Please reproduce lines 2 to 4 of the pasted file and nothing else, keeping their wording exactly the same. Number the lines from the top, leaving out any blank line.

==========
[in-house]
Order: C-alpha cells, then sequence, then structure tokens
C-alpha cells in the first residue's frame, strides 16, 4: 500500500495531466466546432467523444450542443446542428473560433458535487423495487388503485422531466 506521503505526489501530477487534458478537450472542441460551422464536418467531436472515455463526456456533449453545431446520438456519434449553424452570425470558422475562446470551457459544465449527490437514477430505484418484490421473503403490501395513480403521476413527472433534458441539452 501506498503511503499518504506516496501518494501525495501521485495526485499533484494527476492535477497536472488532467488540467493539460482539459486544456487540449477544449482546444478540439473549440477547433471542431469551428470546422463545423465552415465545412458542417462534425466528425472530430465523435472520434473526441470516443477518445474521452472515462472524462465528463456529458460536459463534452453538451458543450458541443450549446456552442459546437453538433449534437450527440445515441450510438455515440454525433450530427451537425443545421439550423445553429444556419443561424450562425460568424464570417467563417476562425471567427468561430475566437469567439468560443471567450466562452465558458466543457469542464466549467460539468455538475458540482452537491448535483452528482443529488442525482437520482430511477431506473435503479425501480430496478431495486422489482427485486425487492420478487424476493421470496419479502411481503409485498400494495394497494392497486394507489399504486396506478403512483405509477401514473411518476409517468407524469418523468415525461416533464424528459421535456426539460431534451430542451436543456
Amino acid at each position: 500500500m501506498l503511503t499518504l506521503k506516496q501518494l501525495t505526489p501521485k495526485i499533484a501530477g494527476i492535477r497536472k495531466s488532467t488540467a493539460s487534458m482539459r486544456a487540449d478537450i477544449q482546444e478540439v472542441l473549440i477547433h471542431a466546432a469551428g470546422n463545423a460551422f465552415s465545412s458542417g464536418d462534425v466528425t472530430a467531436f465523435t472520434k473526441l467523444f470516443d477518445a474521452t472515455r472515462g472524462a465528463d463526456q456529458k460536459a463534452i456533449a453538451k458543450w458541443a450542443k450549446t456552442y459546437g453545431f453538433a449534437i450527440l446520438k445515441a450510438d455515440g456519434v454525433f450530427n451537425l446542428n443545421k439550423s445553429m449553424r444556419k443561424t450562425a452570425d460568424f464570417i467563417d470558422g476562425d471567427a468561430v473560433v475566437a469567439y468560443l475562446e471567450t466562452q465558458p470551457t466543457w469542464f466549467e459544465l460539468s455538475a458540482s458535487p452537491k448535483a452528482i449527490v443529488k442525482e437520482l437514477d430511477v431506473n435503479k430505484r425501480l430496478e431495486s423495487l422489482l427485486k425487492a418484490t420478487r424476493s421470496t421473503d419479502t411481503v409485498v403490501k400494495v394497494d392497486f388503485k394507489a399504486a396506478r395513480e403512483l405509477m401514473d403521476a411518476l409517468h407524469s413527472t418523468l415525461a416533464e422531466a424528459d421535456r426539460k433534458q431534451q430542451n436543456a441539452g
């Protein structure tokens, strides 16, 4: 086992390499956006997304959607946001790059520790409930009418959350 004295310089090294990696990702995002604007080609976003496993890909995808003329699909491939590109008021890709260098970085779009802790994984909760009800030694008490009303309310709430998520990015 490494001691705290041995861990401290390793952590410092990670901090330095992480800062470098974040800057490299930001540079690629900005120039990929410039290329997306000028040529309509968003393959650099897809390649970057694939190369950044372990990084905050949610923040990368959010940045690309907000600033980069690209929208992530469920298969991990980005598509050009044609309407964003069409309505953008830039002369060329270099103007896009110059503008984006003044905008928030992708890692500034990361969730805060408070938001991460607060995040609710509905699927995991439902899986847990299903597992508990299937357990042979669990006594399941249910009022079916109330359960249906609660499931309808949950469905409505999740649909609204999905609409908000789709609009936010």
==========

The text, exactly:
Order: C-alpha cells, then sequence, then structure tokens
C-alpha cells in the first residue's frame, strides 16, 4: 500500500495531466466546432467523444450542443446542428473560433458535487423495487388503485422531466 506521503505526489501530477487534458478537450472542441460551422464536418467531436472515455463526456456533449453545431446520438456519434449553424452570425470558422475562446470551457459544465449527490437514477430505484418484490421473503403490501395513480403521476413527472433534458441539452 501506498503511503499518504506516496501518494501525495501521485495526485499533484494527476492535477497536472488532467488540467493539460482539459486544456487540449477544449482546444478540439473549440477547433471542431469551428470546422463545423465552415465545412458542417462534425466528425472530430465523435472520434473526441470516443477518445474521452472515462472524462465528463456529458460536459463534452453538451458543450458541443450549446456552442459546437453538433449534437450527440445515441450510438455515440454525433450530427451537425443545421439550423445553429444556419443561424450562425460568424464570417467563417476562425471567427468561430475566437469567439468560443471567450466562452465558458466543457469542464466549467460539468455538475458540482452537491448535483452528482443529488442525482437520482430511477431506473435503479425501480430496478431495486422489482427485486425487492420478487424476493421470496419479502411481503409485498400494495394497494392497486394507489399504486396506478403512483405509477401514473411518476409517468407524469418523468415525461416533464424528459421535456426539460431534451430542451436543456
Amino acid at each position: 500500500m501506498l503511503t499518504l506521503k506516496q501518494l501525495t505526489p501521485k495526485i499533484a501530477g494527476i492535477r497536472k495531466s488532467t488540467a493539460s487534458m482539459r486544456a487540449d478537450i477544449q482546444e478540439v472542441l473549440i477547433h471542431a466546432a469551428g470546422n463545423a460551422f465552415s465545412s458542417g464536418d462534425v466528425t472530430a467531436f465523435t472520434k473526441l467523444f470516443d477518445a474521452t472515455r472515462g472524462a465528463d463526456q456529458k460536459a463534452i456533449a453538451k458543450w458541443a450542443k450549446t456552442y459546437g453545431f453538433a449534437i450527440l446520438k445515441a450510438d455515440g456519434v454525433f450530427n451537425l446542428n443545421k439550423s445553429m449553424r444556419k443561424t450562425a452570425d460568424f464570417i467563417d470558422g476562425d471567427a468561430v473560433v475566437a469567439y468560443l475562446e471567450t466562452q465558458p470551457t466543457w469542464f466549467e459544465l460539468s455538475a458540482s458535487p452537491k448535483a452528482i449527490v443529488k442525482e437520482l437514477d430511477v431506473n435503479k430505484r425501480l430496478e431495486s423495487l422489482l427485486k425487492a418484490t420478487r424476493s421470496t421473503d419479502t411481503v409485498v403490501k400494495v394497494d392497486f388503485k394507489a399504486a396506478r395513480e403512483l405509477m401514473d403521476a411518476l409517468h407524469s413527472t418523468l415525461a416533464e422531466a424528459d421535456r426539460k433534458q431534451q430542451n436543456a441539452g